Dr. Mark B. Roth, a cell biologist at the Fred Hutchinson Cancer Research Center.
It may sound like science fiction—a person apparently freezes to death but then comes back to life. This phenomenon has actually occurred in reality, and researchers may have found the key to explain how it is possible.
There have been well-documented examples of humans who appear frozen to death, without a heartbeat—but somehow are resuscitated with no long-term adverse health consequences.
Widely publicized cases include Canadian toddler Erica Nordby, who in the winter of 2001 wandered outside wearing only a diaper. Her heart had stopped beating for two hours and her body temperature had dropped to 61 degrees Fahrenheit before she was discovered and resuscitated.
Another incident that made the headlines involved a Japanese man, who in 2006 fell asleep on a snowy mountain and was found by rescuers 23 days later with a body temperature of 71 degrees Fahrenheit. Mitsutaka Uchikoshi was also resuscitated and made a full recovery.
Biologists have discovered a possible reason for this phenomenon, which could potentially bring significant health benefits.
In a laboratory, yeast and garden worms survived hypothermia, if they were first put into a state of suspended animation by anoxia, or extreme oxygen deprivation.
Under normal circumstances, both organisms cannot survive severe cold. But according to cell biologist Mark B. Roth, Ph.D., of the Fred Hutchinson Cancer Research Center, 66 percent of the yeast and 97 percent of the garden worms survived when they were deprived of oxygen right before freezing. “We have found that extension of survival limits in the cold is possible if oxygen consumption is first diminished,” he said.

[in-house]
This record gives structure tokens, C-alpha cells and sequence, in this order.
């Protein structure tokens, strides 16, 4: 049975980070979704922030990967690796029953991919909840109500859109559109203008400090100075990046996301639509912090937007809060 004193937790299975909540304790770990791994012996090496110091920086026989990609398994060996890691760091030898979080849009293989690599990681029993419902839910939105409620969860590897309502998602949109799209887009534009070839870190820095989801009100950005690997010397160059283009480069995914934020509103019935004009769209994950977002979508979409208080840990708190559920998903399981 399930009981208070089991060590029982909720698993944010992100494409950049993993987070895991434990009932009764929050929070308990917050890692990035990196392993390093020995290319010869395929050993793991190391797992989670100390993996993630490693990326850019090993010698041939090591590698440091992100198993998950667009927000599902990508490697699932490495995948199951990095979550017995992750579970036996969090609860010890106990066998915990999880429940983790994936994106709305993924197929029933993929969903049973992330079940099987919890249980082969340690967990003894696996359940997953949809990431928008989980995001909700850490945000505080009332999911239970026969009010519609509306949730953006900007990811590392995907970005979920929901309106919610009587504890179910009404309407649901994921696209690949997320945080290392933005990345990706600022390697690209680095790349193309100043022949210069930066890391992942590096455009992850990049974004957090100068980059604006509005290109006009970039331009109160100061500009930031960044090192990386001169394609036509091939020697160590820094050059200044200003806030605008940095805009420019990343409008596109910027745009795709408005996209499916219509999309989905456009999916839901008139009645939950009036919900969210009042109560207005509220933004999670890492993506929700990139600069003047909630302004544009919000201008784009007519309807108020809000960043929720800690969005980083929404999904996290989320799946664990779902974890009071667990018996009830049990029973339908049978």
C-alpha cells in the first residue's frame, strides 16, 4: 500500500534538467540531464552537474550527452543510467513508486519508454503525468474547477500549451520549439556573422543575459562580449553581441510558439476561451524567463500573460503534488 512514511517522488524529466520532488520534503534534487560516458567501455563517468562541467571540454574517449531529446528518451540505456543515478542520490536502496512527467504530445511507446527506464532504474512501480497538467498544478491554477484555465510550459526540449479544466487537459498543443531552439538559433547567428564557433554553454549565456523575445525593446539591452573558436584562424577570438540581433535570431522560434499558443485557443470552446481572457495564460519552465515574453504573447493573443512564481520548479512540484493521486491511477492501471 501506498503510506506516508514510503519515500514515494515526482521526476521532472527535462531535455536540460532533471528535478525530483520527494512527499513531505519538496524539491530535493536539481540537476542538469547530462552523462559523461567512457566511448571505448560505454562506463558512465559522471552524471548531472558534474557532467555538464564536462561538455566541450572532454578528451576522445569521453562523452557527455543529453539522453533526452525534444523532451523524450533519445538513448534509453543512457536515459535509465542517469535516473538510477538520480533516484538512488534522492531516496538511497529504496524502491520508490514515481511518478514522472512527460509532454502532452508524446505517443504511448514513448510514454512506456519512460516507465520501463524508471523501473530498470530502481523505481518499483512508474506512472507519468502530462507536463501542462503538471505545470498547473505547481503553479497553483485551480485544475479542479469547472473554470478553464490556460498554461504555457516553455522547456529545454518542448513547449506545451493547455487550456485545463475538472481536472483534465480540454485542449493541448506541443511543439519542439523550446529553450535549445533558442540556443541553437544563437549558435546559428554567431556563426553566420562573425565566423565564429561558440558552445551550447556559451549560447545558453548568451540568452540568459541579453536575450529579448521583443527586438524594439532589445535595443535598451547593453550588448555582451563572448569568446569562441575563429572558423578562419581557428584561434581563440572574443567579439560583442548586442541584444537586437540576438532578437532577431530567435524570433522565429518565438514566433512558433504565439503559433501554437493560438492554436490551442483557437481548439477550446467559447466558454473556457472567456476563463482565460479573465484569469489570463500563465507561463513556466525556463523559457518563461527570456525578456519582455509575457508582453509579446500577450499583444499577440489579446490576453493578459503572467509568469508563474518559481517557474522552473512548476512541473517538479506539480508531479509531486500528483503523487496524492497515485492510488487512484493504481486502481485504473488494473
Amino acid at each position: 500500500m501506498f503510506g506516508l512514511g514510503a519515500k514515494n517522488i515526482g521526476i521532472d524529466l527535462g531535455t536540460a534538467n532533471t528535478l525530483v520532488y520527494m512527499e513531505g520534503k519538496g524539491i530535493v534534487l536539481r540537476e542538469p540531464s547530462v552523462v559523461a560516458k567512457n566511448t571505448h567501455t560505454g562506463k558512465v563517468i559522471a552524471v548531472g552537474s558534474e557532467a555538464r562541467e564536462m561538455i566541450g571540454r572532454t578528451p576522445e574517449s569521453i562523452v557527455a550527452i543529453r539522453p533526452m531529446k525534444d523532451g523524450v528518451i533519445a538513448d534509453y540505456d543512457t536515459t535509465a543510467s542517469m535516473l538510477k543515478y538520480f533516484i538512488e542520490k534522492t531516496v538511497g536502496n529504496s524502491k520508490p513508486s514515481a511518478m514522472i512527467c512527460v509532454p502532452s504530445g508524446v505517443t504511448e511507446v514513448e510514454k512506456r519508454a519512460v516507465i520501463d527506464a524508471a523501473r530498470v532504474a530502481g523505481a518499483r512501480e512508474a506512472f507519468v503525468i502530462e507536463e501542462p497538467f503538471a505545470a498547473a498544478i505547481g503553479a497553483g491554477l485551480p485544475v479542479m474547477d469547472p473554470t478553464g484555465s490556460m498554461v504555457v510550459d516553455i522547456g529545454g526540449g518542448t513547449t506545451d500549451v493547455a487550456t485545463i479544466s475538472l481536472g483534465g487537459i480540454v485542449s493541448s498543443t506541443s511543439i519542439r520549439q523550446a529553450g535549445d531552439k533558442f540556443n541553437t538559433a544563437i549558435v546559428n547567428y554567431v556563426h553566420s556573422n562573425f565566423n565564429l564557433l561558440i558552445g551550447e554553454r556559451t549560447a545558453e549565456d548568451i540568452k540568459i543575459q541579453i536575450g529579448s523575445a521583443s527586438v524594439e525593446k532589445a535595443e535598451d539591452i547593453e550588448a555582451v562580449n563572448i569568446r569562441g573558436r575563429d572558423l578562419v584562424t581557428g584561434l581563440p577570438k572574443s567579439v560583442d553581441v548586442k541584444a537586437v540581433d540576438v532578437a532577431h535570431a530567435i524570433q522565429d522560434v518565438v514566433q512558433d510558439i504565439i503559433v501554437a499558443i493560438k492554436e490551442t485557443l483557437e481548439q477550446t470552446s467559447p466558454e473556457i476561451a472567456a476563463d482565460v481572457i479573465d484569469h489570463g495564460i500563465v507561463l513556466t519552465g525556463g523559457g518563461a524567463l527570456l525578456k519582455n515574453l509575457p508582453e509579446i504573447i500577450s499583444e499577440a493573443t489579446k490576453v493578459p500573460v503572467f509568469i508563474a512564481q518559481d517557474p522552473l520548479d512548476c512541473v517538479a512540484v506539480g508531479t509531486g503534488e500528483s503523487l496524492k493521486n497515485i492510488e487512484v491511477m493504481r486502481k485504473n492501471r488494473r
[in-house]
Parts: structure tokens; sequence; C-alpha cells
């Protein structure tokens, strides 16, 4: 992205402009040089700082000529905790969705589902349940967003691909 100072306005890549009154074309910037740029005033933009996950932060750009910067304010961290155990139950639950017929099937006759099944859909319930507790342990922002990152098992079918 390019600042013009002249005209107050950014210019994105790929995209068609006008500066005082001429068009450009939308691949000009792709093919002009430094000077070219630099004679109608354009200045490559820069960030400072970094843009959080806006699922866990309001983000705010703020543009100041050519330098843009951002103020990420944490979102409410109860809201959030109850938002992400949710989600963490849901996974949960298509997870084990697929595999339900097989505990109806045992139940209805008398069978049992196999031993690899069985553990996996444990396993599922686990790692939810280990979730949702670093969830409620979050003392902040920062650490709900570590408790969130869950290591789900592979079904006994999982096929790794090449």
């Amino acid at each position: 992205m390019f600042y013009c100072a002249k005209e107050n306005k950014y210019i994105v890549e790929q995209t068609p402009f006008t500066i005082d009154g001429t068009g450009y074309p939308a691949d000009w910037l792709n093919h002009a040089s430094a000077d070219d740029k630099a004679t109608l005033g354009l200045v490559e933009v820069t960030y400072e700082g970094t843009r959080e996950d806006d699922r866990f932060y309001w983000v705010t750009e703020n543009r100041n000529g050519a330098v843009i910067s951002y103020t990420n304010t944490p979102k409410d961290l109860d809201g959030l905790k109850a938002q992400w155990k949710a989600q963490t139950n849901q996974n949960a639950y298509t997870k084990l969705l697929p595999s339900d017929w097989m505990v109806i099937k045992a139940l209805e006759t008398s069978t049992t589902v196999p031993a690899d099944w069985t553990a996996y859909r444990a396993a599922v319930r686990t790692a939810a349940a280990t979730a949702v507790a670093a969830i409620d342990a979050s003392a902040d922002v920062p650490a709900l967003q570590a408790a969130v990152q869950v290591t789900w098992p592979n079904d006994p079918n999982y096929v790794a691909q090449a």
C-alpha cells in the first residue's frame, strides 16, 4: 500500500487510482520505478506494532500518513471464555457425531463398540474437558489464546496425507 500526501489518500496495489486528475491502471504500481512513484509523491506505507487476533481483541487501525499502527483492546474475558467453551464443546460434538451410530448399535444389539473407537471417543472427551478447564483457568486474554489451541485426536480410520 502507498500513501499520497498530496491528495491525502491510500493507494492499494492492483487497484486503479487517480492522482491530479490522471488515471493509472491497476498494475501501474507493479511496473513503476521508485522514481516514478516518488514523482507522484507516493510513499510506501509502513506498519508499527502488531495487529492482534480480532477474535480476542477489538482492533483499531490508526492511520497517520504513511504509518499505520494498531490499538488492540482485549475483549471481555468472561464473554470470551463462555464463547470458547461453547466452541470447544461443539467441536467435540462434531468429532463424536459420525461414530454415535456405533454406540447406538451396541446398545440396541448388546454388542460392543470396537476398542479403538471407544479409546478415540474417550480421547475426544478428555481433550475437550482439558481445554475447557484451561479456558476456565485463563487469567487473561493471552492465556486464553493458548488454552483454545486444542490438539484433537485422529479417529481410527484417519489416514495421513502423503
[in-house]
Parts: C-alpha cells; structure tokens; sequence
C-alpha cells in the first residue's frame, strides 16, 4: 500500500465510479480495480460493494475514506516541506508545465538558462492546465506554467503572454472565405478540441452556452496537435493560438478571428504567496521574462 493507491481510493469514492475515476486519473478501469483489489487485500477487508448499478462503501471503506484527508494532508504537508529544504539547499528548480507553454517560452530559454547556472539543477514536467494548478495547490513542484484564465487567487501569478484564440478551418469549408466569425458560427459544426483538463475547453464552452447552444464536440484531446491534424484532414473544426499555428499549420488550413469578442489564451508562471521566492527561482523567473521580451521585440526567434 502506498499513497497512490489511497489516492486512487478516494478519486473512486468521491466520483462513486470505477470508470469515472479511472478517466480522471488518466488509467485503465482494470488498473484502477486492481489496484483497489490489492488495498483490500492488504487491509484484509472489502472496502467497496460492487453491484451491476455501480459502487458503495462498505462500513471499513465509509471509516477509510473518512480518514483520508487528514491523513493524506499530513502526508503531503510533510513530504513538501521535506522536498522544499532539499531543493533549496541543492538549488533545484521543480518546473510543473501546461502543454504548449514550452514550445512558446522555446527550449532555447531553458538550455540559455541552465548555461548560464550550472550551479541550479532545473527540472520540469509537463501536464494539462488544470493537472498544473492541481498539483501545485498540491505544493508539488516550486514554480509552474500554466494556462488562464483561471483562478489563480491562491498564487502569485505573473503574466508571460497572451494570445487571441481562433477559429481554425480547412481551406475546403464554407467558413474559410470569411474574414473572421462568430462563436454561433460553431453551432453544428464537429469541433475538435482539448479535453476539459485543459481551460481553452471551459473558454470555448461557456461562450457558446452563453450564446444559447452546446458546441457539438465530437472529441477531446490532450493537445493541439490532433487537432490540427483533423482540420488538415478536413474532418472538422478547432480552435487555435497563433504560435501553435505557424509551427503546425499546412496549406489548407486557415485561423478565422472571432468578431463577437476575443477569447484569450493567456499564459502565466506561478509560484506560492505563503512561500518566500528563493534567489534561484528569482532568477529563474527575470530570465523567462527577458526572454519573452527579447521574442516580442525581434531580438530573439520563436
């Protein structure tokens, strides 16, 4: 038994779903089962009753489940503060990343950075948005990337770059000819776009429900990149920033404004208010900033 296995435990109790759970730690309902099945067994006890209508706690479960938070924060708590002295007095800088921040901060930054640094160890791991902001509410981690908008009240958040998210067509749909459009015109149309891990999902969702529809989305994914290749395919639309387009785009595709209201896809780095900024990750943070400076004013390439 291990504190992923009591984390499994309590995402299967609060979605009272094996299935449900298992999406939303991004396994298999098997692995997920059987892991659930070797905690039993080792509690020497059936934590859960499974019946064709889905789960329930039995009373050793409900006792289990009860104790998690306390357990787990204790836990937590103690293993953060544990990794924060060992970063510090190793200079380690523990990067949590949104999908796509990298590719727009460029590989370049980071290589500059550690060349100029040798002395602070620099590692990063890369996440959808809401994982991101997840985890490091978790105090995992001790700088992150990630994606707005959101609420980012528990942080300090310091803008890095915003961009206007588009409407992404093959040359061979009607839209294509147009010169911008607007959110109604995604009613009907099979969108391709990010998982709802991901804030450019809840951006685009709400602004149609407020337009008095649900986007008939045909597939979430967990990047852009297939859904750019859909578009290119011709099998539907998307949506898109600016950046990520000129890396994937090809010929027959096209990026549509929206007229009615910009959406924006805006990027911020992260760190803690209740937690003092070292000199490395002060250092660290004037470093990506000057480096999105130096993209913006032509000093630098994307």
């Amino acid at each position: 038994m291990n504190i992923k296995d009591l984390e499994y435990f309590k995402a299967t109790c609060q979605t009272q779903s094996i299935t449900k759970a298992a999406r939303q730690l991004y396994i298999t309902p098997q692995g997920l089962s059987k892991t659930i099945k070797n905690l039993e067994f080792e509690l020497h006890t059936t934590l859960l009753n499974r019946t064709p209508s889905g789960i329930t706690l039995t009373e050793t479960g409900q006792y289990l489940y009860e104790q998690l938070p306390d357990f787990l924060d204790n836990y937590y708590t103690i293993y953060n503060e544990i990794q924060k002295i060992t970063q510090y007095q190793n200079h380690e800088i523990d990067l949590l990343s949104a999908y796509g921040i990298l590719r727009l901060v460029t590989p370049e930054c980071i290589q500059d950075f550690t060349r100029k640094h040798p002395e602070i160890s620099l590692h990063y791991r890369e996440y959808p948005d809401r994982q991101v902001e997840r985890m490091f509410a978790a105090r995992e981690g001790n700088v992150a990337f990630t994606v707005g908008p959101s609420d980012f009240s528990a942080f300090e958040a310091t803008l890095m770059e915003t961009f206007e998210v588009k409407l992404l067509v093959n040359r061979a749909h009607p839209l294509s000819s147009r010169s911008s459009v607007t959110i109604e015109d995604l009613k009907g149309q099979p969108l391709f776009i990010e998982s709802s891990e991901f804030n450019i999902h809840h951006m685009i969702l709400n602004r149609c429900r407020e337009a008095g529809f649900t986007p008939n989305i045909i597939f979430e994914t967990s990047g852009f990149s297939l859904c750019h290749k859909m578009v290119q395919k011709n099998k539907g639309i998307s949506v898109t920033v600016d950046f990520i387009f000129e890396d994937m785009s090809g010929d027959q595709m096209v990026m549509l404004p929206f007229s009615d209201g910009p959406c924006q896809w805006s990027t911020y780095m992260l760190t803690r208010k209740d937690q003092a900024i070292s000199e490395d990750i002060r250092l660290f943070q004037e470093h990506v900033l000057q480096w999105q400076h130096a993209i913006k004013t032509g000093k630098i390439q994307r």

The relationship between low oxygen and low temperatures may one day lead to the development of improved techniques for extending the shelf life of human organs for transplantation. “Our experiments in yeast and nematodes suggest that organs may last longer outside the body if their oxygen consumption is first reduced before they are made cold,” said Roth.
Another key potential benefit from this discovery could also help patients in trauma situations, including victims of a heart attack or blood-loss injury, by reducing their need for oxygen until proper medical attention can be provided. Roth explains that these patients could easily be put in suspended animation by exposing them to agents such as hydrogen sulfide, which could lower metabolism as a means to “buy time.”
Roth’s research is far from over, but his findings have already generated great interest within the scientific community, and may yield significant advances in medicine someday.